22BBSRC-NSF/BIO: A synthetic pyrenoid to guide the engineering of enhanced crops

Lead Research Organisation: University of Edinburgh
Department Name: Sch of Biological Sciences


Meeting future global food demands will require novel approaches for creating higher-yielding crops that are robust in the face of climate change. Synthetic and engineering biology approaches have huge potential to deliver on this challenge. A major opportunity for increasing the yields and resilience of major global crops such as rice and wheat lies in enhancing their ability to assimilate CO2, from which plants make sugars and starch for growth. We propose to enhance CO2 assimilation in crops by endowing them with a specialised cellular compartment called the pyrenoid that has naturally evolved in eukaryotic algae and some lower land plants but is not present in crops. Here, as a key step towards this goal, we will advance our basic understanding of the principles that underlie the assembly and architecture of pyrenoids and will leverage this understanding to build a functional synthetic pyrenoid-based CO2-concentrating mechanism into the model land plant Arabidopsis.

The project has three aims, each of which combines wet-lab based experimentation on synthetic pyrenoids in test tubes and complementary model-based analyses to push forward the engineering efforts in plants. The project builds on the combined outputs of an outstanding international team with a strong track record of collaboration in advancing both the knowledge of pyrenoid biology and the ability to engineer algal components into land plants. The collaboration has previously identified and characterised key pyrenoid components, gleaned fundamental insights into how the pyrenoid is assembled, generated the first computational model to describe how a functional pyrenoid-based CO2-concentrating mechanism works, and successfully assembled a prototype pyrenoid in Arabidopsis. This project will leverage this knowledge to generate a step-change in our basic understanding of an algal mechanism that is of ecological and biogeochemical importance and will significantly advance our ability to engineer improved plant growth.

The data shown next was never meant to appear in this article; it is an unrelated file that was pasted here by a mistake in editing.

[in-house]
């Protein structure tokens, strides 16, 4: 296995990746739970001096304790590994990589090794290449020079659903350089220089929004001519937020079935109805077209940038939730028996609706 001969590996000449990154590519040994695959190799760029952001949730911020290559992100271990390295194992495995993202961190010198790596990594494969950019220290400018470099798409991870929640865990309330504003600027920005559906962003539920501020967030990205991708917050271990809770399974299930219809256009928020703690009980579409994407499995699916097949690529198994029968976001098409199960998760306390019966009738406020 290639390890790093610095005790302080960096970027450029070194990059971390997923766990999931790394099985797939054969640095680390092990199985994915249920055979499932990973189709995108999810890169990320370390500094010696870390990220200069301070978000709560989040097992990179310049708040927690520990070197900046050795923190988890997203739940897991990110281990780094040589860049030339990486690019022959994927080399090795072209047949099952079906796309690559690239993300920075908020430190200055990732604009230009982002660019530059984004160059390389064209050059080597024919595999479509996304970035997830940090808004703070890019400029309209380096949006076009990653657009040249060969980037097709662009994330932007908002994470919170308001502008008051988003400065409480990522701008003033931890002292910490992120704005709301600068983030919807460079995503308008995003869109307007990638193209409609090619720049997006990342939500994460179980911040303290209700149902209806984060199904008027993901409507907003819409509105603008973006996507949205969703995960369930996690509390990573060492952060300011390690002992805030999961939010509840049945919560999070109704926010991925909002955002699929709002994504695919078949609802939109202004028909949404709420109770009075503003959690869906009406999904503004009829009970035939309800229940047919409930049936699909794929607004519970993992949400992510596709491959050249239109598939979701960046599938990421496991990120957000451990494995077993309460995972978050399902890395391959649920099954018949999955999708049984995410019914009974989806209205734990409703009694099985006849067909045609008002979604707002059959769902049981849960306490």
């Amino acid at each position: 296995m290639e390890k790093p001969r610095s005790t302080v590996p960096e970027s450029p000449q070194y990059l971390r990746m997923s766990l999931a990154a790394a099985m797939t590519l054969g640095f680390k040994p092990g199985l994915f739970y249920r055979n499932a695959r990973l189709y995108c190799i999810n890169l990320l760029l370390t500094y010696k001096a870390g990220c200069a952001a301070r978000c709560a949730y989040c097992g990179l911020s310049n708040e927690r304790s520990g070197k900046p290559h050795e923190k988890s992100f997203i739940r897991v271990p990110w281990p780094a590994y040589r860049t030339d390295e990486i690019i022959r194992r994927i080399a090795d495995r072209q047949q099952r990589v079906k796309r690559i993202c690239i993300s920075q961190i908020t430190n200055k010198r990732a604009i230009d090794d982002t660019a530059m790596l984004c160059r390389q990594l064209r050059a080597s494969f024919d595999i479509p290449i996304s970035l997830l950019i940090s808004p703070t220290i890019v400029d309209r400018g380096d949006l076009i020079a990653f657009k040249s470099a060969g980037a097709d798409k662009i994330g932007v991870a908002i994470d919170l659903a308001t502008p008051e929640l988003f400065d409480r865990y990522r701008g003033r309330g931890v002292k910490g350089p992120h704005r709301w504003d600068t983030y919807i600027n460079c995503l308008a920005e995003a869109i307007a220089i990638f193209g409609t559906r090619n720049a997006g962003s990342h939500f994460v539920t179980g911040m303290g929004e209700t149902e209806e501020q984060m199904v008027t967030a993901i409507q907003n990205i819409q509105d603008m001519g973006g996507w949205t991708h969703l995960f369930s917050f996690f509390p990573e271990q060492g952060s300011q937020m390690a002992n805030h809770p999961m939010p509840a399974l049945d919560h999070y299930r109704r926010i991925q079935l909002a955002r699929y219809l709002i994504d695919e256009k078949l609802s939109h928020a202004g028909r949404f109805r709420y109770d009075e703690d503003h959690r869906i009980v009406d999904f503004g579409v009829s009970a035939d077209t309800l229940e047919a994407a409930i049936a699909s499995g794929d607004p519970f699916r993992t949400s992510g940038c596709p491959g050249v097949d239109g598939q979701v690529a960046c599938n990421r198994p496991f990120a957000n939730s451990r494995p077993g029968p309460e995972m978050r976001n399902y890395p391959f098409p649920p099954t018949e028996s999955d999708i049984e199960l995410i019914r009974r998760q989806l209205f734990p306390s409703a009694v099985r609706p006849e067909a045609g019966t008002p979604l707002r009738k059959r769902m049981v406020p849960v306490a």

Technical Summary

In this project we will use in vitro reconstitution and modelling to guide and rapidly accelerate the engineering of a functional pyrenoid-based CO2-concentrating mechanism (CCM) into the model C3 plant Arabidopsis. One of the key growth bottlenecks in C3 crop plants is the slow rate of photosynthetic CO2 capture by the CO2-fixing enzyme Rubisco. Pyrenoid-based CCMs overcome this shortcoming by condensing Rubisco into a spherical compartment called the pyrenoid, wherein Rubisco is fed with a high concentration of CO2 to maximise carboxylation rates and minimise the competing oxygenase activity of Rubisco. Pyrenoids in the green alga Chlamydomonas reinhardtii are traversed by modified photosynthetic thylakoid membranes known as pyrenoid tubules, which are understood to deliver concentrated CO2 to Rubisco through the activity of a specialised carbonic anhydrase that leverages the low pH inside the thylakoid lumen to convert bicarbonate into CO2. The bicarbonate enters the tubules from the surrounding stroma via bicarbonate channels in the thylakoid membranes bordering the pyrenoid.

Our labs have recently discovered the identities of the key components required for Rubisco matrix assembly, tubule biogenesis, and the supply of CO2 to Rubisco. Together, these findings will allow us to advance our basic understanding of the principles that underlie the pyrenoid-based CCM, build a cell-free minimal pyrenoid-based CCM, test a functional pyrenoid-based CCM in Arabidopsis, and lay the groundwork for a high-efficiency pyrenoid supported by a CO2 diffusion barrier. The project has three experimental aims each supported by computational modelling (see Objectives). Our efforts to reconstitute a pyrenoid assembly in vitro and to engineer a plant-based pyrenoid will push the boundaries of plant engineering biology and will advance our fundamental understanding of the principles that underpin the functioning of pyrenoid-based CCMs.


10 25 50